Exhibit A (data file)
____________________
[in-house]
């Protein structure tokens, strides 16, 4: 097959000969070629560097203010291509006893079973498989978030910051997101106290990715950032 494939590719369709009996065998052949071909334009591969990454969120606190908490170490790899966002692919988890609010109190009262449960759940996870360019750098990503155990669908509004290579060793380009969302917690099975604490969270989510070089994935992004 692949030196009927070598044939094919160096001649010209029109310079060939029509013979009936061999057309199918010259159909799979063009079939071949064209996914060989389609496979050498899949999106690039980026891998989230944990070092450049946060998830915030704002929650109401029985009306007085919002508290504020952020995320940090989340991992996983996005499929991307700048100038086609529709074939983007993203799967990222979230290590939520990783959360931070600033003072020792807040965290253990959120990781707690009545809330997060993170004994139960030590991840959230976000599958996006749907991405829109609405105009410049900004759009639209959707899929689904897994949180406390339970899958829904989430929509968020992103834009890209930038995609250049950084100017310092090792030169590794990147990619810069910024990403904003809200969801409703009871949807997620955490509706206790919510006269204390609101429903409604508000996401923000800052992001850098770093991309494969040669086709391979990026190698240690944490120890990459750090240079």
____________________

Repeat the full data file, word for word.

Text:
[in-house]
């Protein structure tokens, strides 16, 4: 097959000969070629560097203010291509006893079973498989978030910051997101106290990715950032 494939590719369709009996065998052949071909334009591969990454969120606190908490170490790899966002692919988890609010109190009262449960759940996870360019750098990503155990669908509004290579060793380009969302917690099975604490969270989510070089994935992004 692949030196009927070598044939094919160096001649010209029109310079060939029509013979009936061999057309199918010259159909799979063009079939071949064209996914060989389609496979050498899949999106690039980026891998989230944990070092450049946060998830915030704002929650109401029985009306007085919002508290504020952020995320940090989340991992996983996005499929991307700048100038086609529709074939983007993203799967990222979230290590939520990783959360931070600033003072020792807040965290253990959120990781707690009545809330997060993170004994139960030590991840959230976000599958996006749907991405829109609405105009410049900004759009639209959707899929689904897994949180406390339970899958829904989430929509968020992103834009890209930038995609250049950084100017310092090792030169590794990147990619810069910024990403904003809200969801409703009871949807997620955490509706206790919510006269204390609101429903409604508000996401923000800052992001850098770093991309494969040669086709391979990026190698240690944490120890990459750090240079």